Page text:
Posted with Permission of Kathryn Neufeld
(Kent Brooks’ mother-in-law)
The last page was turned and I was sad to see there was no more music to play. For several days I had been playing through a stack of sheet music. Music that was written before my time. Some were dated as far back as 1926 but the majority showed dates in the ’40’s. Some were familiar tunes that had carried on through time, but most of the music I was experiencing for the first time.
My daughter, Heidi Brooks, had given me the stack of music from her mother-in-law’s house. She had asked if I was interested in the music and thinking “I don’t need anything else in my house,” I said “no.” But I soon changed my mind when she said she would dispose of them. I didn’t want to see them thrown away, and besides, I didn’t have to keep them but could contact an antique dealer to see if they would purchase the music.
Juanita Huckaby had written her signature in cursive on the front of each composition. I felt like I knew Juanita from the first day I met her. She was such a down-to-earth person and she welcomed our family into her home the first time we were in Springfield, CO. However, I can probably count on one hand, maybe two, the times I actually was in her presence. After playing through all 91 songs in the pile of sheet music, I got a glimpse of a much younger woman than the one with whom I was acquainted.
Did Juanita play the piano? It was never mentioned and I never asked. She had a piano, an old grand upright, in her house. Surely she must have tickled the ivories with so much music in her possession. There was also a book to learn how to play the oboe, another book showing how to play the accordion, and a book for the Magnus chord organ. Hmm…did she ever play these instruments? I must ask her family the next time I see them.
This young woman, Juanita, must have supported the troops during WW II as so much of the music was written in the 1940’s. The lyrics alluded to times during the war and after the war. Here are a few titles: “Comin’ In On a Wing and a Prayer,” “G.I. Jive,” “I Wish I Could Hide Inside This Letter,” “Say a Pray’r For The Boys Over There,” and “When Johnny Comes Marching Home.” Also included in the pile of music was the official song of “The Army Air Corps,” as well as “The Marine’s Hymn.”
And she must have been a young lady “up-to-date with the times” because much of the music was highlighted in Broadway shows or in the motion pictures. Famous singers adorned the cover pages of the music. Some names I recognized, such as Judy Garland, Ginger Rogers, Frank Sinatra, and Johnny Mercer. There was music by Cole Porter, Irving Berlin, Richard Rogers and Oscar Hammerstein. Many names I had never heard before. I wondered who they were and if they might have been the popular singers and song writers of the decade. It brought to mind how brief life is and within two or three decades a person may not even be a lingering memory.
Favorites of mine were the Christmas songs “I’ll Be Home For Christmas” and “White Christmas.”
One of the most unusual of all the sheet music was entitled “I’m a Big Girl Now.” The cover has doodles in ink pen and the picture of Sammy Kaye had been glorified with a mustache and goatee. One ear was grossly enlarged and a bow was drawn in the hair. Sammy Kaye’s name was covered with the name Ernest Bond. Also under Juanita’s signature was the signature of Ernest Bond. Who was this man? You can wonder with me as you read some of the lyrics.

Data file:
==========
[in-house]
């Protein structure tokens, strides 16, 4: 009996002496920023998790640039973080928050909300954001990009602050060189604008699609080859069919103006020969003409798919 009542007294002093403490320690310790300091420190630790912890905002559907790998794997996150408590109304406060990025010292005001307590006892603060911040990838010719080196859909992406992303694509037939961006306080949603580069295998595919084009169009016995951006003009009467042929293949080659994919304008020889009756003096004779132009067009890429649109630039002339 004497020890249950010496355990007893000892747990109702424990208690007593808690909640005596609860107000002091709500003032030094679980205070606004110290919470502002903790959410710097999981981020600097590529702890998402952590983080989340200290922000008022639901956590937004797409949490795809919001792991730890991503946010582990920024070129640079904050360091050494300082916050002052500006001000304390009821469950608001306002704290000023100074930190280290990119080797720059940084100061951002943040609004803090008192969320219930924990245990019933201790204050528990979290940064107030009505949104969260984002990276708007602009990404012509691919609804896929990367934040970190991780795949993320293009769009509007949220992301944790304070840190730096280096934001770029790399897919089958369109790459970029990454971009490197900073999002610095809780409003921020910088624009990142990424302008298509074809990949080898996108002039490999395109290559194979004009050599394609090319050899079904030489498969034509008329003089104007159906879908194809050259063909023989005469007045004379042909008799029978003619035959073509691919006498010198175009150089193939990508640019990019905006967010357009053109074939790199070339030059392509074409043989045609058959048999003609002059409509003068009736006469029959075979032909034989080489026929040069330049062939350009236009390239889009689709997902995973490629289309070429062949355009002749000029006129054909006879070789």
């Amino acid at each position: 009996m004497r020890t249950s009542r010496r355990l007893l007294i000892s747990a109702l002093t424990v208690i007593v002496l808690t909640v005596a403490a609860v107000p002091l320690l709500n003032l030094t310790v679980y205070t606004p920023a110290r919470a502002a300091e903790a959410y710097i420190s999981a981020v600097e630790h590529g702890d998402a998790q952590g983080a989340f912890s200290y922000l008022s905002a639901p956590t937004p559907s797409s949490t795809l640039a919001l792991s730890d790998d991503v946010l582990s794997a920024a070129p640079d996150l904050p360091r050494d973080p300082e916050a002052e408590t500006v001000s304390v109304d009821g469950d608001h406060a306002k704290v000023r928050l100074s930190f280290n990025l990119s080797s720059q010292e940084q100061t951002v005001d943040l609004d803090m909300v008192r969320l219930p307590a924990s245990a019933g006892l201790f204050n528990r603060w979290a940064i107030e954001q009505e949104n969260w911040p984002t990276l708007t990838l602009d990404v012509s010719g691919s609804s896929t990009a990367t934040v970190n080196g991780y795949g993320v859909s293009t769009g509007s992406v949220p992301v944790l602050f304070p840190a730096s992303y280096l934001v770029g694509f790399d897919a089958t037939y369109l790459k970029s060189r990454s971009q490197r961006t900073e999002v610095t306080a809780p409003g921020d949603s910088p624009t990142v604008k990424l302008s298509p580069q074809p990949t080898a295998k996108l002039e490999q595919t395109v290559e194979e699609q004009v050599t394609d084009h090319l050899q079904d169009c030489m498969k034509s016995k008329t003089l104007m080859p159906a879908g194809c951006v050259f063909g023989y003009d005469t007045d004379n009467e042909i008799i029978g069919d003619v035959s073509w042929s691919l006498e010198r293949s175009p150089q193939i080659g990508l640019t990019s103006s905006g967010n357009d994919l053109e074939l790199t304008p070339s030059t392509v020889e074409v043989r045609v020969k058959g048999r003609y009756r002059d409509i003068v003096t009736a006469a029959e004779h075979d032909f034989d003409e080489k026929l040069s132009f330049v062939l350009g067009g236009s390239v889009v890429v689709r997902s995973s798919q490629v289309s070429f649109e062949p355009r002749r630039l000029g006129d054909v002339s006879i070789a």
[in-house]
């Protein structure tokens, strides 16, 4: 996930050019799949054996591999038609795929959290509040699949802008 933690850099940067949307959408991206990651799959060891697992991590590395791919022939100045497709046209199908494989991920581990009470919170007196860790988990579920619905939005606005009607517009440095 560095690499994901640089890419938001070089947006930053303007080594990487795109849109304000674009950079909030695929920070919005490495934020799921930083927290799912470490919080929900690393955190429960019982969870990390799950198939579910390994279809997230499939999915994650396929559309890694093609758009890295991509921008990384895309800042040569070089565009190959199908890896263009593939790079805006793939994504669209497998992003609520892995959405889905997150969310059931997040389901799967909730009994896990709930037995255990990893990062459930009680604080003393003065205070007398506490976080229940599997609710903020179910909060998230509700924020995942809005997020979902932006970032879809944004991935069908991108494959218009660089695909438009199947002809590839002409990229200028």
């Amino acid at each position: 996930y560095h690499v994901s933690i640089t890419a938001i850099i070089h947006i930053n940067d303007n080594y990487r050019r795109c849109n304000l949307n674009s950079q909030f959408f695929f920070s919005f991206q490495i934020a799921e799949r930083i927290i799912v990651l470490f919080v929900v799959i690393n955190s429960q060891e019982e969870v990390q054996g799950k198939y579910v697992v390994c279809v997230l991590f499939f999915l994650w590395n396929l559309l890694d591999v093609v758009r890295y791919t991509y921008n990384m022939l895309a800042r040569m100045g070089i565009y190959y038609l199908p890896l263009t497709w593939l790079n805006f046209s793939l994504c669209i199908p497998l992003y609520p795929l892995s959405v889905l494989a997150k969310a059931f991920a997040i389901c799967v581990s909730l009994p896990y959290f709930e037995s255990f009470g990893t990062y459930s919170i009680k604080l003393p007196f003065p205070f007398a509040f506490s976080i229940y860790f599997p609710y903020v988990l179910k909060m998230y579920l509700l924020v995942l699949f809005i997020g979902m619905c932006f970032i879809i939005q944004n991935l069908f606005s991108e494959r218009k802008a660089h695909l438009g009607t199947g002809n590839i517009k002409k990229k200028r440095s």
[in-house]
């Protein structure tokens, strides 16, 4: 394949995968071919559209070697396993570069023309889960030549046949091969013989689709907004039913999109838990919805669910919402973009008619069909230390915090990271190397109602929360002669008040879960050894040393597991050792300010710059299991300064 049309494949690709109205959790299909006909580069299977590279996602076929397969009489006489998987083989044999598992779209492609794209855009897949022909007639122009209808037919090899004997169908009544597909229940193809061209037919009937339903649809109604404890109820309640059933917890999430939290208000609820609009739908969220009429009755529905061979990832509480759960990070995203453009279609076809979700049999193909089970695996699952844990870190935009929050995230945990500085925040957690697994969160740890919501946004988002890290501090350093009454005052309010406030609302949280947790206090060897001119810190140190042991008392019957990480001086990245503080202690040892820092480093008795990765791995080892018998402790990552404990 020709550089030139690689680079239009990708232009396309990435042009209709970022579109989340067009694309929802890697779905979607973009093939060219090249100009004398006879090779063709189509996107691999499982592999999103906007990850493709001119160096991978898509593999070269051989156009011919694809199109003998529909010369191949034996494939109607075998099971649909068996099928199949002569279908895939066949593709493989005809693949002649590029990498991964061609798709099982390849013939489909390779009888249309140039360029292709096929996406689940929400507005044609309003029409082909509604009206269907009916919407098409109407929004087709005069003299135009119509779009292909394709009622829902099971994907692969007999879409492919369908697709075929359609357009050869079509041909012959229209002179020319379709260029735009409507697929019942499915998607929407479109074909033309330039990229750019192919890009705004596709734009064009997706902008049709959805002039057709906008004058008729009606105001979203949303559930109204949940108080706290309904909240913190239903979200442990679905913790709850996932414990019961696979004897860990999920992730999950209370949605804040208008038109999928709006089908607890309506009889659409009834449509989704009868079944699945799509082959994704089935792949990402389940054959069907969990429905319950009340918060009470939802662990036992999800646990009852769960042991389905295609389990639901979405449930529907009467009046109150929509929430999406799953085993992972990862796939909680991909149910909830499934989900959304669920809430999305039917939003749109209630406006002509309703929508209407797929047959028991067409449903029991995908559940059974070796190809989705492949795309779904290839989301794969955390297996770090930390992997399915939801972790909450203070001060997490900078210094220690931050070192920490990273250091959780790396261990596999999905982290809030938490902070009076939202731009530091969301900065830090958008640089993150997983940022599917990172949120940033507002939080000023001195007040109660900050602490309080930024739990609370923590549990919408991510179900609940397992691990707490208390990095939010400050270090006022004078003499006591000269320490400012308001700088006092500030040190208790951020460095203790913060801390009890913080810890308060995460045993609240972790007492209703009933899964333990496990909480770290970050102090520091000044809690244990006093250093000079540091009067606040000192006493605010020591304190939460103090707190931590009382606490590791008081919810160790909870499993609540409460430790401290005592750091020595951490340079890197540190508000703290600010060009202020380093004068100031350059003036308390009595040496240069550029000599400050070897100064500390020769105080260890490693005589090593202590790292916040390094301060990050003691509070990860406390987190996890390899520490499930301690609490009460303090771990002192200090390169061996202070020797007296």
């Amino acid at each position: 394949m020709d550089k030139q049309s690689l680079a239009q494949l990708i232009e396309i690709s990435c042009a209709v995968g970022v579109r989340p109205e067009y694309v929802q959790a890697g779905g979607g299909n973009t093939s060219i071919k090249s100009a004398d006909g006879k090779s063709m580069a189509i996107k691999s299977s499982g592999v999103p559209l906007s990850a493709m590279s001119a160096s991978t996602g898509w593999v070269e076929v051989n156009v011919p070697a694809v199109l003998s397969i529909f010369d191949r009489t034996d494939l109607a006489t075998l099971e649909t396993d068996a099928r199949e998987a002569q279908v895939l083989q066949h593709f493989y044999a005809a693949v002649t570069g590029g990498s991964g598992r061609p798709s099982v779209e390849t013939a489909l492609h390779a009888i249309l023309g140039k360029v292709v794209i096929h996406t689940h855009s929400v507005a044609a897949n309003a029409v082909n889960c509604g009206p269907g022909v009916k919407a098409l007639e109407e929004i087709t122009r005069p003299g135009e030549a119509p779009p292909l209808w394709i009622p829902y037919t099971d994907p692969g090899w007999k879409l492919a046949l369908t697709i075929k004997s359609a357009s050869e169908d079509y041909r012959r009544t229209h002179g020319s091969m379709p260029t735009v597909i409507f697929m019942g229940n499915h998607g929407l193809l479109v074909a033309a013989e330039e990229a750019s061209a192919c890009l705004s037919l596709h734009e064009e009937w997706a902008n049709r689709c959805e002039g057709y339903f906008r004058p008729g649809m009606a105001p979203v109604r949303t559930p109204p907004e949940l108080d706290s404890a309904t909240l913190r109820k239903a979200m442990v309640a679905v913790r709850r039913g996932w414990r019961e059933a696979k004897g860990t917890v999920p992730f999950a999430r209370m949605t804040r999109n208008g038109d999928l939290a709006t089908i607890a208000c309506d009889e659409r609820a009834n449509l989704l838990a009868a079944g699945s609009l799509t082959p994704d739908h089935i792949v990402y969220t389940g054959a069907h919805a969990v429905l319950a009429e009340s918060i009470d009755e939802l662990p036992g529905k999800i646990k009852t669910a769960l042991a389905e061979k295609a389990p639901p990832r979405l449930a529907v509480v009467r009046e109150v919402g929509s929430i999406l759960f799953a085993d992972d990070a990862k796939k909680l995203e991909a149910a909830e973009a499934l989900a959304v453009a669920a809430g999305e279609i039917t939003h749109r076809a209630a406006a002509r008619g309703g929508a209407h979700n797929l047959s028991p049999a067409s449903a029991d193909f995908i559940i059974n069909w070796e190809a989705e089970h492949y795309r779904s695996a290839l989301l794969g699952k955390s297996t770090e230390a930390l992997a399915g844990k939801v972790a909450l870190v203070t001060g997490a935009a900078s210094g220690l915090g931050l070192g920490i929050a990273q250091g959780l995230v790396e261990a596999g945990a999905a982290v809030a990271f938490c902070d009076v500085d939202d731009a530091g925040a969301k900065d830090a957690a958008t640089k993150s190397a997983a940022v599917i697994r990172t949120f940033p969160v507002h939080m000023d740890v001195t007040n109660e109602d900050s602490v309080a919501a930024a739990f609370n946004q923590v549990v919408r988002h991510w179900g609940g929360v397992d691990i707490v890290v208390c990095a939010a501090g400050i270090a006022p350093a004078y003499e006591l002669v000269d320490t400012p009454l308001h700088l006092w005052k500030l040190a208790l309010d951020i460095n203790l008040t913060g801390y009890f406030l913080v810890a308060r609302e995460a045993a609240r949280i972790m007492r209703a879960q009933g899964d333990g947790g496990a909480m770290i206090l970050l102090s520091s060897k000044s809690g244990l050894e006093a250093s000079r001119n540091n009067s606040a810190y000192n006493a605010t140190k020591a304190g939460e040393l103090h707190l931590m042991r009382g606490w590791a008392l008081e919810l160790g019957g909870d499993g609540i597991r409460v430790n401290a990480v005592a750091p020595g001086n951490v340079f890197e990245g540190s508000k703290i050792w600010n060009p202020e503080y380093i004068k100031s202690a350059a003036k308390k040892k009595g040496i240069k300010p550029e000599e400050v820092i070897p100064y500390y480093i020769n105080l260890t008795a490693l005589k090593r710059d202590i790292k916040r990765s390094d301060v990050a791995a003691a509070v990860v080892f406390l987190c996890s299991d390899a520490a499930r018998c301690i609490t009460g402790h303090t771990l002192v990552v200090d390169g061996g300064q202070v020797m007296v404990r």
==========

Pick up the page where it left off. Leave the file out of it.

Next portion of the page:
Me and my childhood sweetheart have come to the parting of the ways,
He still treats me like he did in our baby days;
I’m a little bit older, a little bit bolder since both of us were three.
There’s a change in my talking, there’s a change in my walking,
He oughta take one good look at me.
I’m a BIG GIRL NOW, I wanna be treated like a big girl now.
I’m tired of wearing bobby sox like kiddies do,
I’m tired of goin’ to dances in a flatheeled shoe.
I want the boys to look at me and yell “woo-woo,”
I’M A BIG GIRL NOW.
(words and music by Al Hoffman, Milton Drake and Jerry Livingston
copyright 1946 by WORLD MUSIC, INC. 607 Fifth Ave., New York 20, NY)
Juanita’s memory has faded, so we may never know who inscribed his name over Sammy Kaye’s. I’ll have to ask the family next time I see them.
The prices listed on the sheet music varied from 25 cents to 50 cents. I’m thinking Juanita’s parents must have had a good bank account to allow her to accumulate so much music. Or perhaps she had an after school job in downtown Springfield to get some extra spending money. Hmm…wonder if someone in her family could clue us in.
I’m keeping some of the music but wonder how much the antique dealer will think the other 81 copies of sheet music are worth? I’ll wait a while to check. I might as well enjoy playing the music one more time. Might find some interesting lyrics that I missed. And better make sure the family really doesn’t want the music. After reading the lyrics to “I’m a Big Girl Now,” my son-in-law just might want to check out some of the other lyrics and get a glimpse of his mother when she was young.
NOTE: I have a complete listing of the titles which I will add as soon as they are transcribed.